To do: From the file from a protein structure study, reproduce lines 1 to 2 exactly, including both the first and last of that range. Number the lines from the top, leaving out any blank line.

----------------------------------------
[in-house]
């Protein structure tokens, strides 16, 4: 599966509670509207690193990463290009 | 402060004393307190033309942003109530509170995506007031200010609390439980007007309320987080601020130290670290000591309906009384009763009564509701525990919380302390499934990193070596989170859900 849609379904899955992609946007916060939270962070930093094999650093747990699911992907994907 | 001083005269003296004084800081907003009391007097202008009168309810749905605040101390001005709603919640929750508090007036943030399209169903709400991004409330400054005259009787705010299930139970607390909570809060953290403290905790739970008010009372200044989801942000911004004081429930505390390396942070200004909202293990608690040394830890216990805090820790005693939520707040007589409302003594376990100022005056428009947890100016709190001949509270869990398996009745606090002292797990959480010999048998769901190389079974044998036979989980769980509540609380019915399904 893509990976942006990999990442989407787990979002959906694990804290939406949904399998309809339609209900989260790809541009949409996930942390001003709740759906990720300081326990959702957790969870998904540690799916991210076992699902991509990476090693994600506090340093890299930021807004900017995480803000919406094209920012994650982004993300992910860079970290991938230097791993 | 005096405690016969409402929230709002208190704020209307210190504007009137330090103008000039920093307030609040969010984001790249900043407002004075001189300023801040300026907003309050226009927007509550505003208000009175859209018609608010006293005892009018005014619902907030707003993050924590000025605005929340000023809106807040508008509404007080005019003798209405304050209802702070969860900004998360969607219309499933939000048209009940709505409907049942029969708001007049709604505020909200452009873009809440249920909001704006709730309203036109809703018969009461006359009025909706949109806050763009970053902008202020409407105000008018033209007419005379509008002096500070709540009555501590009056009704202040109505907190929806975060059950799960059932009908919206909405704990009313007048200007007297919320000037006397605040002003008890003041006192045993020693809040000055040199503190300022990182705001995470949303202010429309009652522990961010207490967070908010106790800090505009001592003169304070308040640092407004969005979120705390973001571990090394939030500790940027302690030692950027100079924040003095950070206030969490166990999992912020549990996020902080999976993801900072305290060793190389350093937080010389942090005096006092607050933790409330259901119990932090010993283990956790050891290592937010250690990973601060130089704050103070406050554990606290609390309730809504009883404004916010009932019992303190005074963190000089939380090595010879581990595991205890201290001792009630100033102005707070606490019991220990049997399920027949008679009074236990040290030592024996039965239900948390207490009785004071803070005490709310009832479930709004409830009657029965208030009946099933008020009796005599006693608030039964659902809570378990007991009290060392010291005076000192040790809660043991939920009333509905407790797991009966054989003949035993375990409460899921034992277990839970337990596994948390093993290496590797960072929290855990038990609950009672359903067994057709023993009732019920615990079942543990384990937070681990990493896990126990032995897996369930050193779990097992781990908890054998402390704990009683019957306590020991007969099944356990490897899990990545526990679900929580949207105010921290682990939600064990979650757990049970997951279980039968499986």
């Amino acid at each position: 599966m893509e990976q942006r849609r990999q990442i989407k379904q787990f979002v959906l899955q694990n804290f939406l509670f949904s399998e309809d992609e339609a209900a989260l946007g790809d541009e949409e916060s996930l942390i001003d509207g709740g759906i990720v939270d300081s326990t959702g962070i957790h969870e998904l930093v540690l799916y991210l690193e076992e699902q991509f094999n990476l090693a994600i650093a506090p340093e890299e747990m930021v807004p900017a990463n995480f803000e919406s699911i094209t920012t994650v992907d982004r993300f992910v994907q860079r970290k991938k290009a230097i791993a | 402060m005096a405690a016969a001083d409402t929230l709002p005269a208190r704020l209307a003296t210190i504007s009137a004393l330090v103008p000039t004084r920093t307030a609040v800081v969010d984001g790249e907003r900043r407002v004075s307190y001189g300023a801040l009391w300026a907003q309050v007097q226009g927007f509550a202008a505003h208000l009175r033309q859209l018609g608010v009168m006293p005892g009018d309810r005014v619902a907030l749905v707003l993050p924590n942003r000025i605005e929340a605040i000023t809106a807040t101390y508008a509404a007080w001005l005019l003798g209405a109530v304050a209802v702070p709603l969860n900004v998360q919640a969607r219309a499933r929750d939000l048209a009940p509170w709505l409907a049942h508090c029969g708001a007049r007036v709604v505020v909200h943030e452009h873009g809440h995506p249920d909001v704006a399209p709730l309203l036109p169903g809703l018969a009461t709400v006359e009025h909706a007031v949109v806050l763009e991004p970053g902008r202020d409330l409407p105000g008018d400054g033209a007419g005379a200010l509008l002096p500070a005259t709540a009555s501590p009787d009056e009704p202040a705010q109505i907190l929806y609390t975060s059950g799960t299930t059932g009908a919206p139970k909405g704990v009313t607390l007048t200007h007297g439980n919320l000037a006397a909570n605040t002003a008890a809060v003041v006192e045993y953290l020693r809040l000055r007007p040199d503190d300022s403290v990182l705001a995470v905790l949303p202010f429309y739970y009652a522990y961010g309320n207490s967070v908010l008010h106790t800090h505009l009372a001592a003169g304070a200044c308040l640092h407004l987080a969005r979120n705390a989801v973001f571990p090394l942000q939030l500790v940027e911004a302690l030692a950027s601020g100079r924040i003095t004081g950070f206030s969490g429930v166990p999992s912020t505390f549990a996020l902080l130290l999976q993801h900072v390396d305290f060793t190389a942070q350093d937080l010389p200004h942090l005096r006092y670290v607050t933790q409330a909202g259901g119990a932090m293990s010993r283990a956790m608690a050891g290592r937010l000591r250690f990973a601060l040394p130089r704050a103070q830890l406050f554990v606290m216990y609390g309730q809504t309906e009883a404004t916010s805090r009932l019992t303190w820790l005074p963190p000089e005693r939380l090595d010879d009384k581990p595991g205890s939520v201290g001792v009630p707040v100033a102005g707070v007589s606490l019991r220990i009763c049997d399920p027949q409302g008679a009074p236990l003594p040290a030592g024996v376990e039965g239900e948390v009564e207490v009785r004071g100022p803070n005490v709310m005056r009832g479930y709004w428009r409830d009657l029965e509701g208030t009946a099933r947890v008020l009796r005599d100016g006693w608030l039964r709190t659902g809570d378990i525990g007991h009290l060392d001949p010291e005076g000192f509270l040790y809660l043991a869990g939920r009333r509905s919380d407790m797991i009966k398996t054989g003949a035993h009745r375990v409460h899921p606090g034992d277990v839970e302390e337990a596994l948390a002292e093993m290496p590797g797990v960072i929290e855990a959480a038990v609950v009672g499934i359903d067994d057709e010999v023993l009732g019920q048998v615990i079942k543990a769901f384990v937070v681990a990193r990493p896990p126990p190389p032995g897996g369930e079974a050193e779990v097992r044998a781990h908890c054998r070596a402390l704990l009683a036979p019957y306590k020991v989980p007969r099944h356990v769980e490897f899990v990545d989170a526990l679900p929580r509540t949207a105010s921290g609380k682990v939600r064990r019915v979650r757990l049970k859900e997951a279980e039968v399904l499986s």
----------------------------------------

[in-house]
């Protein structure tokens, strides 16, 4: 599966509670509207690193990463290009 | 402060004393307190033309942003109530509170995506007031200010609390439980007007309320987080601020130290670290000591309906009384009763009564509701525990919380302390499934990193070596989170859900 849609379904899955992609946007916060939270962070930093094999650093747990699911992907994907 | 001083005269003296004084800081907003009391007097202008009168309810749905605040101390001005709603919640929750508090007036943030399209169903709400991004409330400054005259009787705010299930139970607390909570809060953290403290905790739970008010009372200044989801942000911004004081429930505390390396942070200004909202293990608690040394830890216990805090820790005693939520707040007589409302003594376990100022005056428009947890100016709190001949509270869990398996009745606090002292797990959480010999048998769901190389079974044998036979989980769980509540609380019915399904 893509990976942006990999990442989407787990979002959906694990804290939406949904399998309809339609209900989260790809541009949409996930942390001003709740759906990720300081326990959702957790969870998904540690799916991210076992699902991509990476090693994600506090340093890299930021807004900017995480803000919406094209920012994650982004993300992910860079970290991938230097791993 | 005096405690016969409402929230709002208190704020209307210190504007009137330090103008000039920093307030609040969010984001790249900043407002004075001189300023801040300026907003309050226009927007509550505003208000009175859209018609608010006293005892009018005014619902907030707003993050924590000025605005929340000023809106807040508008509404007080005019003798209405304050209802702070969860900004998360969607219309499933939000048209009940709505409907049942029969708001007049709604505020909200452009873009809440249920909001704006709730309203036109809703018969009461006359009025909706949109806050763009970053902008202020409407105000008018033209007419005379509008002096500070709540009555501590009056009704202040109505907190929806975060059950799960059932009908919206909405704990009313007048200007007297919320000037006397605040002003008890003041006192045993020693809040000055040199503190300022990182705001995470949303202010429309009652522990961010207490967070908010106790800090505009001592003169304070308040640092407004969005979120705390973001571990090394939030500790940027302690030692950027100079924040003095950070206030969490166990999992912020549990996020902080999976993801900072305290060793190389350093937080010389942090005096006092607050933790409330259901119990932090010993283990956790050891290592937010250690990973601060130089704050103070406050554990606290609390309730809504009883404004916010009932019992303190005074963190000089939380090595010879581990595991205890201290001792009630100033102005707070606490019991220990049997399920027949008679009074236990040290030592024996039965239900948390207490009785004071803070005490709310009832479930709004409830009657029965208030009946099933008020009796005599006693608030039964659902809570378990007991009290060392010291005076000192040790809660043991939920009333509905407790797991009966054989003949035993375990409460899921034992277990839970337990596994948390093993290496590797960072929290855990038990609950009672359903067994057709023993009732019920615990079942543990384990937070681990990493896990126990032995897996369930050193779990097992781990908890054998402390704990009683019957306590020991007969099944356990490897899990990545526990679900929580949207105010921290682990939600064990979650757990049970997951279980039968499986």